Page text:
As most readers know, in late March Congress passed a “coronavirus stimulus package” worth some $2.2 trillion, and part of that money was supposed to be spent keeping small businesses afloat that were closed as “non-essential” by governors as part of their ‘stay-at-home’ effort to slow the spread of the Wuhan coronavirus (COVID-19).
The bill, the third coronavirus-related spending bill passed by Congress, provides $367 billion in loans to help small businesses hit hard by the outbreak to keep making payroll, $100 billion for hospitals, and $150 billion for state and local governments. The plan also provides for Americans who make up to $75,000 to receive a one-time payment of $1,200. A $500 billion fund earmarked for corporations that have been economically damaged by the pandemic will be overseen by an inspector general and a congressional panel, in accordance with Democrats’ demands.
As it turns out, the government is a lousy steward of taxpayer funds — again.
The Washington Post reports that publicly traded companies scooped up $1 billion of the funds that were earmarked for small businesses, and while that may not seem like a lot of money when compared to the overall spending package, consider that several small businesses that did not get any funds would not have needed more than $20,000 or so to continue making payroll for their small staff of employees.
And now, those businesses are either on the brink of closure or are permanently shut down, bankrupting owners.
“Nearly 300 public companies have reported received money from the fund, called the Paycheck Protection Program, according to the data compiled by The Post,” the paper noted. “Recipients include 43 companies with more than 500 workers, the maximum typically allowed by the program. Several other recipients were prosperous enough to pay executives $2 million or more.”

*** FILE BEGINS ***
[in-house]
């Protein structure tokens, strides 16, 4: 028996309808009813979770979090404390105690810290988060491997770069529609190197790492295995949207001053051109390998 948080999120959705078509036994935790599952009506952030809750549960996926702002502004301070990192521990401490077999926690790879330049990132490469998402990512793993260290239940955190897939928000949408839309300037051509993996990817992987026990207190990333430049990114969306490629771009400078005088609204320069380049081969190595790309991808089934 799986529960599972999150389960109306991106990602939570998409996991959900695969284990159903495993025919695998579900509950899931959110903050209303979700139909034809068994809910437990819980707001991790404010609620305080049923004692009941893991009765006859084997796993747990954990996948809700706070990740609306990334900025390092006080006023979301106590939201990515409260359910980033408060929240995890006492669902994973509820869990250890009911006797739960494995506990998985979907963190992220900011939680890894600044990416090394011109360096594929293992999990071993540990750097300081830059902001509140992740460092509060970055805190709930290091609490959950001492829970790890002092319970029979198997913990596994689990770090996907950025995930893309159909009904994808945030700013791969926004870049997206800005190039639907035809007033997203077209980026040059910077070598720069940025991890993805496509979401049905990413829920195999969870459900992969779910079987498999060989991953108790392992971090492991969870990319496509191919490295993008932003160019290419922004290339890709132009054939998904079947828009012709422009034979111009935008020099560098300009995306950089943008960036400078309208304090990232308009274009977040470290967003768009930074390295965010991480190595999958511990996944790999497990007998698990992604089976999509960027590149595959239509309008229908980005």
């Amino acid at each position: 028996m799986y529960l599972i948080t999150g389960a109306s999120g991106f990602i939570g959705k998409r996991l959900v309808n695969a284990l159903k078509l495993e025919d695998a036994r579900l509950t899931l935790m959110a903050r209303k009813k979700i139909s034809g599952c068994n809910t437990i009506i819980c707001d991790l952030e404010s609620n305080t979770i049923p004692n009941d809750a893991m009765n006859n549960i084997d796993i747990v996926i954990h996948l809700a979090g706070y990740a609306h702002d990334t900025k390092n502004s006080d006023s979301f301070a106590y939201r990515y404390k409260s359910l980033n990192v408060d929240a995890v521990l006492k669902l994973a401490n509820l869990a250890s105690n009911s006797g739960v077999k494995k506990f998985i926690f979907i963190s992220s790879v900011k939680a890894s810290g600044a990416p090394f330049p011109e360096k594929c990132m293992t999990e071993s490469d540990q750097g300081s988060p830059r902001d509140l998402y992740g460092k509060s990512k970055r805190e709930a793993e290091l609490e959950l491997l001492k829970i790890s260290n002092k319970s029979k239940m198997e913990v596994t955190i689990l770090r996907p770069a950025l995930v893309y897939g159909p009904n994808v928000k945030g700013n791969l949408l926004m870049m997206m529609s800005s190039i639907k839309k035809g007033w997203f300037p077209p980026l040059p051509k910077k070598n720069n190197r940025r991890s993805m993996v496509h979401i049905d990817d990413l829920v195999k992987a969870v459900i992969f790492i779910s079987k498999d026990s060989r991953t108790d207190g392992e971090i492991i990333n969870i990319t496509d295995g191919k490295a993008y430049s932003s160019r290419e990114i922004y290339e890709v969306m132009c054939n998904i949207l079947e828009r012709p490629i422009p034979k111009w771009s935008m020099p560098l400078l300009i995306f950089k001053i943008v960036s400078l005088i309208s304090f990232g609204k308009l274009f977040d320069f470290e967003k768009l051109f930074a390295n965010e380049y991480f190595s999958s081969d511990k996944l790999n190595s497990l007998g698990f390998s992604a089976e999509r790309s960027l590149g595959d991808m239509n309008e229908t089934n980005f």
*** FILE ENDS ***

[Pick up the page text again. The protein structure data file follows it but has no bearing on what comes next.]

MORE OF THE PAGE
The initial pool of money — $349 billion — vanished quickly. The Post found that around 80 percent of businesses that applied for loans did not get one because funding ran out so quickly. So, as you can imagine, those business owners were extremely upset when they found out how many public companies did get money when they didn’t need it (and it wasn’t meant for them in the first place).
Treasury Secretary Steve Mnuchin nevertheless proclaimed the program a success, noting that three-quarters of the loans handed out were for under $150,000.
The Post notes that the Trump administration is urging the publicly traded companies that have access to other capital to return the money they got by May 7. Mnuchin added that all loans of more than $2 million are going to be audited and there could be penalties levied against companies that do not comply.
Now, before we blame this big government fail on the Trump administration, let’s recall the last time big government gave out around $1 trillion in ‘relief funds’ and failed — it was at the beginning of President Obama’s regime.
In response to the tanking of the economy as the “Great Recession” began and pushed nationwide unemployment to double digits, Congress passed, and the Obama administration distributed, almost $1 trillion in funding.
The former administration promised the money would keep unemployment below 8 percent but it didn’t; it rose to more than 10 percent. Also, Obama himself said the funds would have an ‘immediate’ impact on job creation, but of course, it didn’t. His pledge of having “shovel-ready projects across the country” simply did not materialize.
And several loans went to “green” companies like Solyndra, only to see those firms go bankrupt.
The fact is, government helicoptering of money to the country is not wise, it’s never efficient, it doesn’t accomplish what was intended to accomplish, and all that happens is the debt our kids and their kids will have to pay off gets bigger.